3. Every day this situation takes another step toward ending ugly. Maybe life without pro football won’t be so bad when September comes.

  4. Lol, De Smith will balk at the offer, make some absurd comment and continue to prepare for June 3rd. Remember this is WAR! Just go to Google images and type in “War Crimes,” yeah thats the type of stuff the NFLPA is dealing with.

  5. The worst deal in sports will still include the players to make their tons of million every year. Sounds so horrible for them, I’m going to think about how bad they have it all day, and then I’m going to cry them a river when i go to bed. D0uche bags.

  6. I’m surprised by DeMaurice Smith when he is in front of the press as he looks and sounds angry. He needs a few lessons because if he is trying to imtimate or bully the NFL owners, he is going to lose that battle as well as the public relations battle.

  7. Second offer made by the owners. That’s Owners – 2 Players – 0. Let’s hope Smith takes a step back and allows all the players to consider it.

  8. Lets face it, nothing will get done CBA wise until they reach the real “drop dead” date. (i.e. both the players and owners losing real money)
    The owners have’nt lost anything yet and the lockout is an excuse for players to not have to participate in OTA’s, etc.
    Neither side “stands” for anything but greed.

  9. I think a previous poster on this website said it best: When I look at De Smith, now I finally understand what the term “asshat” means.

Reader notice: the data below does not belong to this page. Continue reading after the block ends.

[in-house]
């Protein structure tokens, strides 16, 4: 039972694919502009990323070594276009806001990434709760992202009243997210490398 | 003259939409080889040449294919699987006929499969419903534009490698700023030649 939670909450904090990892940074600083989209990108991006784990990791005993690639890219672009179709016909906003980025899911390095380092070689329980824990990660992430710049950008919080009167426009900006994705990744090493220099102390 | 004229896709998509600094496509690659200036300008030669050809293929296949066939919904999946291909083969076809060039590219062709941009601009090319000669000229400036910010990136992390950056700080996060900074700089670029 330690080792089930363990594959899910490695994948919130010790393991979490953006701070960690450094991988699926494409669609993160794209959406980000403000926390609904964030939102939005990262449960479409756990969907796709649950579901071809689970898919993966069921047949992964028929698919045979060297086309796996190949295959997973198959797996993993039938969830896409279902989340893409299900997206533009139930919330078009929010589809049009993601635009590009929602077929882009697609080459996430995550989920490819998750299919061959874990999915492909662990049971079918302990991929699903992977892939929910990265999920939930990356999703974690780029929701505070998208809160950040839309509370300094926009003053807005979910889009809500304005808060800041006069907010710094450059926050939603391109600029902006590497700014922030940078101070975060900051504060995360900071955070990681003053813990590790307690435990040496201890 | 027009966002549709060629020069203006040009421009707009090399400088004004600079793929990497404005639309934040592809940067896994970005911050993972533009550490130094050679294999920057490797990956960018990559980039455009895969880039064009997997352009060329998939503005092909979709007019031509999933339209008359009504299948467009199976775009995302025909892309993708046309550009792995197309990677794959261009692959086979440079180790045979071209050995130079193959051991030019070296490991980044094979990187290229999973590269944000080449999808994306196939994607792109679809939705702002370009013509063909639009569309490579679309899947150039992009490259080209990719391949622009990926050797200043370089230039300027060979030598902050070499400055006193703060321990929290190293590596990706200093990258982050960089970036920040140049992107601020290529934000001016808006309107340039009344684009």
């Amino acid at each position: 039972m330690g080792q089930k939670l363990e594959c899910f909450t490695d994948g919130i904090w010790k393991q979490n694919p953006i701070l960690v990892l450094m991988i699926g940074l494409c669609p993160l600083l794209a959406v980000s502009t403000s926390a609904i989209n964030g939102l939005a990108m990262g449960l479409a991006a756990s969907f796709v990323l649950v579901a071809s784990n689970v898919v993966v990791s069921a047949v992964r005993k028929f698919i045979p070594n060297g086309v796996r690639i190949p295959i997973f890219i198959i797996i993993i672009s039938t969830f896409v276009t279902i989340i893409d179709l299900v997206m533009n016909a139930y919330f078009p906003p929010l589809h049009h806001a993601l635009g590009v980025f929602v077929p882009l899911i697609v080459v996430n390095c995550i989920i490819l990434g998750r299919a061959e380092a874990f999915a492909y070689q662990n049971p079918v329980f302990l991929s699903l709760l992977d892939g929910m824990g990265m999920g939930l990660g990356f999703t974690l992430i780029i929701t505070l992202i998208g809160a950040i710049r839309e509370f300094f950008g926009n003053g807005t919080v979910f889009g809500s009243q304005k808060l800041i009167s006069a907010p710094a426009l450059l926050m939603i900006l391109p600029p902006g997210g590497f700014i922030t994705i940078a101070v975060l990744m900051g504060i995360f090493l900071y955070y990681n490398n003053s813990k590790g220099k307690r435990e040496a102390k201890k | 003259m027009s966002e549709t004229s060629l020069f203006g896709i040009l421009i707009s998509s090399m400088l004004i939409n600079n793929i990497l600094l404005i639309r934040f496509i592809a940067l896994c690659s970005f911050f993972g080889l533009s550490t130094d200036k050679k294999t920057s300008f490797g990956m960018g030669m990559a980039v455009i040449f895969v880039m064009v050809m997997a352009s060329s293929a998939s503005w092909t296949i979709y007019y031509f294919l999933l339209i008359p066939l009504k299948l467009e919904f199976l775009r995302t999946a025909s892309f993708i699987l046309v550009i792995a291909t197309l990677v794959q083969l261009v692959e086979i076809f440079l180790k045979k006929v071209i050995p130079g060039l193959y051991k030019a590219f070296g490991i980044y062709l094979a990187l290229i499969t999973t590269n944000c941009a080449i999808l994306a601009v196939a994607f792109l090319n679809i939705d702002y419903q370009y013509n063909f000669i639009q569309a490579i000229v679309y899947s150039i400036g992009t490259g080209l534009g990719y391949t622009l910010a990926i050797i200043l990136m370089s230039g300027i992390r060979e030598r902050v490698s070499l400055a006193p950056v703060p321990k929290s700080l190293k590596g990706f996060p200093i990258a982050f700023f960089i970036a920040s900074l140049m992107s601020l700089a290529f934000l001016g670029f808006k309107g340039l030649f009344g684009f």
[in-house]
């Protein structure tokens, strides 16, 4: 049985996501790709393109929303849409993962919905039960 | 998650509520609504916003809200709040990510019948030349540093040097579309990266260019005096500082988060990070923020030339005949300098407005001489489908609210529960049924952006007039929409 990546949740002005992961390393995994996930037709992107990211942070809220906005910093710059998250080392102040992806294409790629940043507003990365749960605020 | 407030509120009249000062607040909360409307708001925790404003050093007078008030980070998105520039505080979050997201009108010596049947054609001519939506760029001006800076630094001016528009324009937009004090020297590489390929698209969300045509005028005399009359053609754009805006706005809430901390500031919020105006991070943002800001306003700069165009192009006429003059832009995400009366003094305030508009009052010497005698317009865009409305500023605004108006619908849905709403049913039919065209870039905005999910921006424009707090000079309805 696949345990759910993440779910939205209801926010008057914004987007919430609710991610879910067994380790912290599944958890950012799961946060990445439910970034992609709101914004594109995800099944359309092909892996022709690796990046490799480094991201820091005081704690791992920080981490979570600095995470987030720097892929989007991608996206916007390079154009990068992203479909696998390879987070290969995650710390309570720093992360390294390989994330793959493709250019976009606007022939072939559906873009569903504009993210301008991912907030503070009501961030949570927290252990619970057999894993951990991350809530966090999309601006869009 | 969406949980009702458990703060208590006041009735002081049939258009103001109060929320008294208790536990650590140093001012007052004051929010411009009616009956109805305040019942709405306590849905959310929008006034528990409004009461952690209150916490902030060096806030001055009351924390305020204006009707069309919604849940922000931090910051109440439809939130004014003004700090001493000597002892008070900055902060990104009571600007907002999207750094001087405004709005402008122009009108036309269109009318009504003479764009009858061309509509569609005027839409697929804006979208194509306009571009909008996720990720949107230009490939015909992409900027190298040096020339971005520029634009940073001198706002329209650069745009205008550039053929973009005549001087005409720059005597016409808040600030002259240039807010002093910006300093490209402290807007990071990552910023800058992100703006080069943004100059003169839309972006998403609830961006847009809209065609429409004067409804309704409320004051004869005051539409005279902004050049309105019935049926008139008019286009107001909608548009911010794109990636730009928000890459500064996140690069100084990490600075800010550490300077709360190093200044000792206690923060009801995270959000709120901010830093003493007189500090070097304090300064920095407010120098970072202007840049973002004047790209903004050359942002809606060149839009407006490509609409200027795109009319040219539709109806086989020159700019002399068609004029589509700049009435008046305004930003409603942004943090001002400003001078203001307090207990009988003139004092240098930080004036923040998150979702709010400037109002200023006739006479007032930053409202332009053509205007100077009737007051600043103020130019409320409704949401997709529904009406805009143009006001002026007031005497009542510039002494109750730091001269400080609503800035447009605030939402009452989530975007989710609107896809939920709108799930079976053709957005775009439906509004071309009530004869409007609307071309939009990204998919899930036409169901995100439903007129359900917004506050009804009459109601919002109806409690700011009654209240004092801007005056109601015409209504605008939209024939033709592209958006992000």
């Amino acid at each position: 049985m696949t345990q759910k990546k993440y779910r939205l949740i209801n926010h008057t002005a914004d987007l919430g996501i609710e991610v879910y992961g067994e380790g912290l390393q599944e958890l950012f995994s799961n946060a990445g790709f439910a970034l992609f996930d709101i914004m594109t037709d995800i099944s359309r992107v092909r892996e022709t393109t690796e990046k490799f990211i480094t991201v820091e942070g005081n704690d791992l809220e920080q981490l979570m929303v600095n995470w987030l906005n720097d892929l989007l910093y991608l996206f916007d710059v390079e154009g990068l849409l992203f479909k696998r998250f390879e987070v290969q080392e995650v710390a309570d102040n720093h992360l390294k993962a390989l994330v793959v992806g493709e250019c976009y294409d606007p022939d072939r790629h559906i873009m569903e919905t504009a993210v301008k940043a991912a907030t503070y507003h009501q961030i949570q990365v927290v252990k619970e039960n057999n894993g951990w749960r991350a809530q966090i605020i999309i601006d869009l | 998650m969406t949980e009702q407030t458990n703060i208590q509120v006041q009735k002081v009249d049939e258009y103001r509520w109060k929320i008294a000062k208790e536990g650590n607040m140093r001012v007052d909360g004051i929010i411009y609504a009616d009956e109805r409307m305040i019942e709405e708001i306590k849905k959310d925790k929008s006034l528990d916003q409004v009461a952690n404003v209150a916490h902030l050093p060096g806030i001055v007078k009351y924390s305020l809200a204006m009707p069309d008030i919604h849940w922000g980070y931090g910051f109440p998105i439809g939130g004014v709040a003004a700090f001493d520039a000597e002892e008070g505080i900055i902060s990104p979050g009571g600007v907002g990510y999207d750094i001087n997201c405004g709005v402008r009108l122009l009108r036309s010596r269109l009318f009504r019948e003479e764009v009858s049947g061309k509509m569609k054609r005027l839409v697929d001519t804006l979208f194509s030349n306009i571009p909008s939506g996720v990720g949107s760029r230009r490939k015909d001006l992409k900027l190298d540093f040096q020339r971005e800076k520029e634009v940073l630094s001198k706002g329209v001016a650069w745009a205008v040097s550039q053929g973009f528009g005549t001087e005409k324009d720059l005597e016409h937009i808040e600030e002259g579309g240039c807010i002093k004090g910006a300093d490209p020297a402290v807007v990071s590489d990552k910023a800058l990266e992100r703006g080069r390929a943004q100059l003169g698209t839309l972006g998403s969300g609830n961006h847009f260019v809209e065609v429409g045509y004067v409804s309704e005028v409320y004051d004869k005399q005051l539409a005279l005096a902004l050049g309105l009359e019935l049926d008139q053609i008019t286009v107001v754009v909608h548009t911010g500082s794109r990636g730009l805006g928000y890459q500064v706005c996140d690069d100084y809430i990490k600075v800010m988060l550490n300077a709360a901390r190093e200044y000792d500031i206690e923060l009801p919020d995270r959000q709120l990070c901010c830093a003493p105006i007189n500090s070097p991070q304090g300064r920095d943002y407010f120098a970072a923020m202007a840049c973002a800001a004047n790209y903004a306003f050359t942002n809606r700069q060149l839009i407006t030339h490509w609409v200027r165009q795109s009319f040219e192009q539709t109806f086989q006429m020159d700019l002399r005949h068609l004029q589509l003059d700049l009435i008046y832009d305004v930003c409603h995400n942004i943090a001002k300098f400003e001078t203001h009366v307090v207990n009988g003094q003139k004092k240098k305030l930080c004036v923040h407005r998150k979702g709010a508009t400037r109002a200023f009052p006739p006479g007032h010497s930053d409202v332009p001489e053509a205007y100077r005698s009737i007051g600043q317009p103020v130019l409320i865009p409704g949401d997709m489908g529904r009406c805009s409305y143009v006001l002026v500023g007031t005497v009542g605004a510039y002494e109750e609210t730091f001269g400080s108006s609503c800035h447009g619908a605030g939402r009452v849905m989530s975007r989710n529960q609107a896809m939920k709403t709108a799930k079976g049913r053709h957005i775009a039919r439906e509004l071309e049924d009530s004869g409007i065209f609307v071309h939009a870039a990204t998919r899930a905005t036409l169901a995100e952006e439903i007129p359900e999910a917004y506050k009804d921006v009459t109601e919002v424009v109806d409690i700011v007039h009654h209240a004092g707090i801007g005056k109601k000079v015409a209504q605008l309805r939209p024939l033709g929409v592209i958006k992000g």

10. So far, D. Smith has alienated paying fans, engineered the players into not being represented by a union and managed to eke out a career demotion for himself. Jewelers and car dealers all over the US want this guy gone.

  11. It will really be interesting to see their response. Thankfully, there is another day of mediation so their reponse is expected today. In addition, it was disappointing to hear the comments De Smith made after the ruling especially considering that at that point, the owners were already in the process of presenting a proposal which he would need to respond to. I don’t blame those who say he appears to lack any bargaining skills

  12. The ball is definitely in the players court on this.

    The players as well as Mr. Smith may not realize that the owners may be more hardcore on this than they otherwise were because of what’s going on in LA with the Dodgers right now (and especially since Jamie McCourt began an extremely bitter divorce proceeding from her husband Frank). I suspect the owners are as they are because there may be one if not more owners who also have to deal with a spouse who could pull what Jamie McCourt currently is unless they continue to live the exact lifestyle they currently live.

  13. DeMaurice Smith will be even more of an idiot if he doesn’t start to take the league serious. Just get the deal done. Anyway it goes the players will still be making more money then the rest of us. Like the rest here I am sick of the rhetoric from DeSmith, he needs to do his job and get a deal done. The ball is in your court De do something with it this time.